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5 simple steps to help you exit the house on time

By March 16, 2018 January 12th, 2019 No Comments

If you’re a parent who has returned to work, or even if you’re a parent – full stop – you’ll know what I’m talking about when I say the words – morning rush madness!

How many times have you had the best intentions of leaving the house on time but at the last minute…BOOM!

Toddler meltdowns.

Sibling arguments.

Forgotten lunches.

Unfinished homework.

Missing socks.

Spilt milk.

You could be excused for thinking that the ‘Organisation Gods’ have decided to disrupt every one of your plans to kill the chances of leaving the house on time. You’re a competent, intelligent person. Surely, you can leave the house ‘on time’. It can’t be THAT difficult to master, can it?!

Oh, but it can.

As a parent of two beautiful children, I know first-hand that mornings can be chaotic and unfortunately, this can create unnecessary pressure in our lives.

The good news is that leaving the house doesn’t have to be a stress-fuelled frenzy IF you follow these 5 Simple Steps.

// STEP 1. REVIEW THE SCHEDULE

Scientists believe that studying before bedtime is best for retaining new information. The same is true of reviewing your schedule before bed. The simple act of reviewing what’s on for the next day gives you time to process information and prepare mentally for what lies ahead. The LIFE SORTED APP makes recording the activities of each family member simple. It also means you won’t have to scrounge around looking for information from multiple sources – the mouths of babes, permission forms on the fridge, or magical notes in bags that always seem to appear ‘the night before’ the trip.

// STEP 2. IT’S NEVER TOO EARLY TO PREPARE

One of the reasons the morning is so busy is that there is so little time between when you wake to when you leave the house. Instead of rushing, use the night before to organise your ‘tools’ for the following day. Sometimes, it’s the littlest people in our lives who are the busiest. From music lessons, to swimming to school and social events, there’s never a dull moment. Organising your clothes helps you to identify if there are any items missing (think socks, hair ties, changes of shoes, ties etc) and gives you the chance to seek them out while there is no time-pressure. Consider hanging clothes in an easily accessible place and stashing musical instruments, tennis rackets and sports bags nearby the door so that all you have to do in the morning, is grab and go!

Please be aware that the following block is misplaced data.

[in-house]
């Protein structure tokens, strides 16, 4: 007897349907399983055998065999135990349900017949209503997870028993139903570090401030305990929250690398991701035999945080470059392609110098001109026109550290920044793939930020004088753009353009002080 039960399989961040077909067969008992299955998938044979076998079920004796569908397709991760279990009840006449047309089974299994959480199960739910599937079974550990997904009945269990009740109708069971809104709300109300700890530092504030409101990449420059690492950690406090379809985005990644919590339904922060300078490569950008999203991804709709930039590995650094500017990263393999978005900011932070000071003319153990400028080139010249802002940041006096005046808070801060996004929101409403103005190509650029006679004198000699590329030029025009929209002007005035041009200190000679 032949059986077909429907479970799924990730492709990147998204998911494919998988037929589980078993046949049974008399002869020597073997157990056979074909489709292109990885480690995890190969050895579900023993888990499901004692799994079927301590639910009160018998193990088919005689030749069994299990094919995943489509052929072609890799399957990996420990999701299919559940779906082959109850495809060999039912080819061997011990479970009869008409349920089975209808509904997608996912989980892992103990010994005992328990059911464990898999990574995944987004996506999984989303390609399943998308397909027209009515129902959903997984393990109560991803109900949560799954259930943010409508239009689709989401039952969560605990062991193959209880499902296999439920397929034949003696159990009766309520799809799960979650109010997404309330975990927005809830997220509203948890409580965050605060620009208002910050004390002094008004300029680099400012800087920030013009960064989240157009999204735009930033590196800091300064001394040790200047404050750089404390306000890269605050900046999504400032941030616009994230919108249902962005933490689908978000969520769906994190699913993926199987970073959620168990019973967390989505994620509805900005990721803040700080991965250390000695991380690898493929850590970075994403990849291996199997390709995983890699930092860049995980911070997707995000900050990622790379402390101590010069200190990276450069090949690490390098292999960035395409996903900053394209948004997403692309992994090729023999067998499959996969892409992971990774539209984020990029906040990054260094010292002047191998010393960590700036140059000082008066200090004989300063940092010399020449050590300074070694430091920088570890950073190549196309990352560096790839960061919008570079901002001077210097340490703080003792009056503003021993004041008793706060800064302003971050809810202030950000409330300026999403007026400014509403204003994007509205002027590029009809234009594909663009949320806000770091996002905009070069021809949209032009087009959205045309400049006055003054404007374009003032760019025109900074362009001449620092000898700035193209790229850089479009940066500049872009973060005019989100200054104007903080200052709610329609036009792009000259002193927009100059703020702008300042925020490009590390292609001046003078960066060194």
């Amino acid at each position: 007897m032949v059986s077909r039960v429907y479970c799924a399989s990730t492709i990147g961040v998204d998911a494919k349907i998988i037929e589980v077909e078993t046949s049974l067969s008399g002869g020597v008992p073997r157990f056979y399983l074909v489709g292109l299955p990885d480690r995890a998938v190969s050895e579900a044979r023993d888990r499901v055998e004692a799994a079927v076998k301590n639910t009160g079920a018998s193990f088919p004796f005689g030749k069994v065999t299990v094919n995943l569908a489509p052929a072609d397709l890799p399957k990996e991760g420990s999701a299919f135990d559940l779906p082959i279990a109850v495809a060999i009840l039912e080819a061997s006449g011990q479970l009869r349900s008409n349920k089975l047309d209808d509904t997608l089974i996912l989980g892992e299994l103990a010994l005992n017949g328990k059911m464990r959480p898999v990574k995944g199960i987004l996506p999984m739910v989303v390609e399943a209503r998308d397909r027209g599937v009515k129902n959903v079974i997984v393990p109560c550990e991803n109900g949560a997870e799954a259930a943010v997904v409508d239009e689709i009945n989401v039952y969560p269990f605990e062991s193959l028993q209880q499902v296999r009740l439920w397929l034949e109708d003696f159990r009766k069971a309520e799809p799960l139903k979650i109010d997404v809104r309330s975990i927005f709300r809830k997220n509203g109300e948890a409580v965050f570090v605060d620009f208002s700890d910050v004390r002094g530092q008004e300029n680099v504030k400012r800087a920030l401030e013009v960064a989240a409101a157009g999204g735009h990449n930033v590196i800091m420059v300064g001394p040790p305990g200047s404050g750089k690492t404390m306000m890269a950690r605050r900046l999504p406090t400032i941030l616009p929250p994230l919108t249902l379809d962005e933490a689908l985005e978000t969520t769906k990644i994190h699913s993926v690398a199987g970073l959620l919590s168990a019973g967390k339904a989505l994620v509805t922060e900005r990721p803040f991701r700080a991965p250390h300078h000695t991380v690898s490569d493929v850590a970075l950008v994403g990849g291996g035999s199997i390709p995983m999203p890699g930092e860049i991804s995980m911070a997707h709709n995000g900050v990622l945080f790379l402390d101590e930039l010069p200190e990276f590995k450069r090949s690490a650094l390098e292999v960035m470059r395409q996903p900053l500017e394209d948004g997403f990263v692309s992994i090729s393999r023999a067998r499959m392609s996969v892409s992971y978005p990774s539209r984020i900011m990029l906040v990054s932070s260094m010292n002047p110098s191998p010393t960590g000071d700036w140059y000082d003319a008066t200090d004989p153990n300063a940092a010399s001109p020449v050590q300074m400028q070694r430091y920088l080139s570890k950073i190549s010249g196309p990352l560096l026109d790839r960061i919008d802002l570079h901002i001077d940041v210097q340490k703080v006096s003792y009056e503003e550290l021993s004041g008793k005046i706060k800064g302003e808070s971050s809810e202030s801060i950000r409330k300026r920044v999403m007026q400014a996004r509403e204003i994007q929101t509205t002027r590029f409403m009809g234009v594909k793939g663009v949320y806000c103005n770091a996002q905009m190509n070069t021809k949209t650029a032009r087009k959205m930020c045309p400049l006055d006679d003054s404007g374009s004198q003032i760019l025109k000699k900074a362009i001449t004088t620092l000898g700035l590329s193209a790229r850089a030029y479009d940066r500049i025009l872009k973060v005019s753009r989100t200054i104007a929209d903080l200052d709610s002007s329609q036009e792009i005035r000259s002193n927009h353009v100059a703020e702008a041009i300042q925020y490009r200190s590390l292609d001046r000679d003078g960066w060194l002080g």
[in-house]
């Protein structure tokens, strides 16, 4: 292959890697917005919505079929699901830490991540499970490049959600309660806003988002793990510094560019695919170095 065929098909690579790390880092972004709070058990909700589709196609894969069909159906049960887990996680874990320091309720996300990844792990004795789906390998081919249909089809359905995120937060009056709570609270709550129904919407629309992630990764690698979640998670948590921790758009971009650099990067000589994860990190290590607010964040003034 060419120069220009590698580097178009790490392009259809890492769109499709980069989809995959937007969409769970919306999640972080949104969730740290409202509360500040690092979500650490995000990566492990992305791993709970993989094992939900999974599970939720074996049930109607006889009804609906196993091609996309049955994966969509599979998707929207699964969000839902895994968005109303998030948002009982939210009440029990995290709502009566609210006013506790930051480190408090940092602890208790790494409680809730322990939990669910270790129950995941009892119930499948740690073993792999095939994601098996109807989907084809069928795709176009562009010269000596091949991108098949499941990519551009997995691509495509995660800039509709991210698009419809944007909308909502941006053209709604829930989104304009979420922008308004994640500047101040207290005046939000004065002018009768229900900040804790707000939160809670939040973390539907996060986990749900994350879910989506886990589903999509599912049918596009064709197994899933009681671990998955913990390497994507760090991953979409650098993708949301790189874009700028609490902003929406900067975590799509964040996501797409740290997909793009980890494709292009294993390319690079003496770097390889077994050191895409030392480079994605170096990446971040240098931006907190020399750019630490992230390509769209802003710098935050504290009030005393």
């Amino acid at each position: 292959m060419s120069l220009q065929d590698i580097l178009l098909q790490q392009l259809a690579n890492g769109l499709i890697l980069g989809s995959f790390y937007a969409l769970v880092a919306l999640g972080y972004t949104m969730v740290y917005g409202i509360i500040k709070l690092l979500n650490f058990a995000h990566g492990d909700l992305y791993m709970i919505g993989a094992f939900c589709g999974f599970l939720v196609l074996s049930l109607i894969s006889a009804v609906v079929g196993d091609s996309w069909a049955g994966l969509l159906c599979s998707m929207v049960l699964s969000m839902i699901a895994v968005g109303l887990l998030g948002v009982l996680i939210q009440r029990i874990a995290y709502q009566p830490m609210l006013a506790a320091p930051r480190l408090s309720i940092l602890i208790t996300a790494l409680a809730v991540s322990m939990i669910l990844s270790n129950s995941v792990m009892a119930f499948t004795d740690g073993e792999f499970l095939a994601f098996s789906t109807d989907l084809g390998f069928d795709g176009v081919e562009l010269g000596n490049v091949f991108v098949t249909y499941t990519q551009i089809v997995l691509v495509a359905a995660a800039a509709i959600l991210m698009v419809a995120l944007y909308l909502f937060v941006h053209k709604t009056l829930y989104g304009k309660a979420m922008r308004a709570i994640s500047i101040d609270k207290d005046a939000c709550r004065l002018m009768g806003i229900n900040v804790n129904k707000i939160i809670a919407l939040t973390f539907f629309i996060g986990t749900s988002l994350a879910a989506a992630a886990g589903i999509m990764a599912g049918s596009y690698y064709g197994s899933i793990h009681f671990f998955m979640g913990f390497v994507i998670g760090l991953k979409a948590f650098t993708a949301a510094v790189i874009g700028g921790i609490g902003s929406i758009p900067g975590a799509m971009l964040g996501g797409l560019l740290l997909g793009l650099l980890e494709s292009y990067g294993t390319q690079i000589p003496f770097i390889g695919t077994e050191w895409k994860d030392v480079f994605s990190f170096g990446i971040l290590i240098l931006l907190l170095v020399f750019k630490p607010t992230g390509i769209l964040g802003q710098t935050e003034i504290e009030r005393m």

// STEP 3. MAKE LUNCHES IN ADVANCE

If slapping bread together while the kids are chasing each other around the kitchen, the TV is blaring, and your toast is burning, doesn’t sound like the ideal conditions for preparing lunches – then STOP! You can choose to make it easier on yourself by making lunches in advance. As a morning time-saver, some people freeze sandwiches in advance. Here’s a step-by-step sandwich freezing guide to show you which ingredients work best. Or, if you’d prefer to prepare salads the night before, consider trying out a salad in a jar. Who knows, this might even encourage the kids to make their own lunch!

//STEP 4. KEEP YOUR HOME DECLUTTERED

An organised home can help you to feel more organised and less overwhelmed. Having excess clutter in your surroundings can have a negative impact on your ability to focus and process information. A study undertaken by neuroscientists at Princeton University found that physical clutter in your surroundings competes for your attention, resulting in decreased performance and increased stress.

// STEP 5. DELEGATE TASKS

As a mother of two beautiful children who are now 16 and 18, I learned the value in delegating tasks to family members to share the load and the importance of encouraging self-responsibility. Having a morning routine and delegating particular tasks to each family member can help to speed up the time it takes to complete tasks such as unpacking or reloading the dishwasher, packing the car or feeding pets.

Jo Burgess

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